Terrestrial coal fragments are found mixed with marine fossils in offshore sediments near Labrador (CAN), and dinosaurs in the Hell Creek Formation in Montana are encased with many marine fossils, including sharks and marine invertebrates.26 Advocates for this hypothesis also assert that many Carboniferous fossil plants became extinct because the pre-Flood floating forest biome no longer exists in the modern world. They have suggested that the ‘choppy waters’ of today’s oceans would have prevented their re-formation after the Flood destroyed the original systems, causing the post-Flood extinction of the lycopod trees.2,23
However, there are many extinct marine and terrestrial organisms, including brachiopods, trilobites, and dinosaurs, that are found only in Flood rocks. Post-Flood extinction cannot be used to argue for the existence of a floating forest biome any more than any other unique biome that might have existed in the pre-Flood world.
Finally, some of the same types of plants proposed for the floating forest, such as club mosses, horsetails and ferns, have extant versions that are identical to the fossil plants right down to the genus level, and/or are at least likely members of the same biblical kind. Equisetum is an extant horsetail that is very similar to Calamites, a horsetail that is found prominently in Carboniferous coals.
Varieties of Equisetum are found primarily on land today, preferring wet, sandy soils with a few living in the semi-aquatic realm. Many of the fossil ferns found in Carboniferous sediments also have living descendants on land today, and many are possibly the same biblical kinds. It seems more likely that these plants have always existed in the terrestrial realm where they are found thriving today.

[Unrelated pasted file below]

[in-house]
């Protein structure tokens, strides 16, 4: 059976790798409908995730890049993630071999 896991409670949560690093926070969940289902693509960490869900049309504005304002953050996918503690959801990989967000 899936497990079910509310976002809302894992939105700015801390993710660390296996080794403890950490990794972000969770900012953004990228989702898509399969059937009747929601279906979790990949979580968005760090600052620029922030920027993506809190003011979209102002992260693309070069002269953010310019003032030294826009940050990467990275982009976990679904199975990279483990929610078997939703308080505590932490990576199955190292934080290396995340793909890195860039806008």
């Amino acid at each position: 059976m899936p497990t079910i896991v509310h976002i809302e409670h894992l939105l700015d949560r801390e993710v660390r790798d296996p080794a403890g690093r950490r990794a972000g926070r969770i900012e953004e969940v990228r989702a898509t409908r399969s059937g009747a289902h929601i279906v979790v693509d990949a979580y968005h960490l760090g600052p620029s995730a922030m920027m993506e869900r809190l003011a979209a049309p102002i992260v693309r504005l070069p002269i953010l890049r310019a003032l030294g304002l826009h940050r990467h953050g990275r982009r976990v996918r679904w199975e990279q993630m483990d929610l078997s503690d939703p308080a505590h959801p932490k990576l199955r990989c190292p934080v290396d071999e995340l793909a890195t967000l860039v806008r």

So, to argue that these same kinds of plants primarily existed in the pre-Flood world on a floating forest would seem to contradict the empirical evidence.
A reconsideration of the floating forest hypothesis is in order. When tested against the rock record and the presumed plate movements during the Flood, the hypothesis lacks explanatory power. It seemingly explains the paleontological record, when taken alone, but does not adequately explain other geological issues and the precise timing of coal deposition. There are alternative explanations for the observed fossil record.
I suggest we turn our attention to studies of ecological zonation, pre-Flood geography, differential flotation, and hydrodynamic sorting of the pre-Flood plants to explain the coal deposits. Better development of pre-Flood geography will likely lead to a better understanding of pre-Flood biomes and better explain both the fossil and rock records. Development of an alternative model that increases the height of the floodwater progressively, as indicated in Gen. 7:17–21, may be a place to start.
Lycopod forests were possibly similar to cedar swamps and mangrove forests populating lowlands today. These unique flora may have filled the outer edges of the pre-Flood land masses, possibly in lagoons and/or in shallow waters, fringing the coast of areas like the proposed ‘dinosaur peninsula’ (figure 3).18
The lycopod trees may have been simply torn loose and deposited en masse within the lower sedimentary strata of the Absaroka Megasequence as the floodwaters continued to rise. This analysis finds no conflict with the flora and fauna found in a lycopod forest, only in the environmental setting. All geologic data support a ‘grounded’ lycopod forest that was growing attached to the pre-Flood land surface.
I thank Shaun Doyle for his editorial suggestions and ideas to improve this paper. I also thank several anonymous reviewers for their assistance and for help in constructing table 1. Finally, I thank ICR for their logistical and financial support.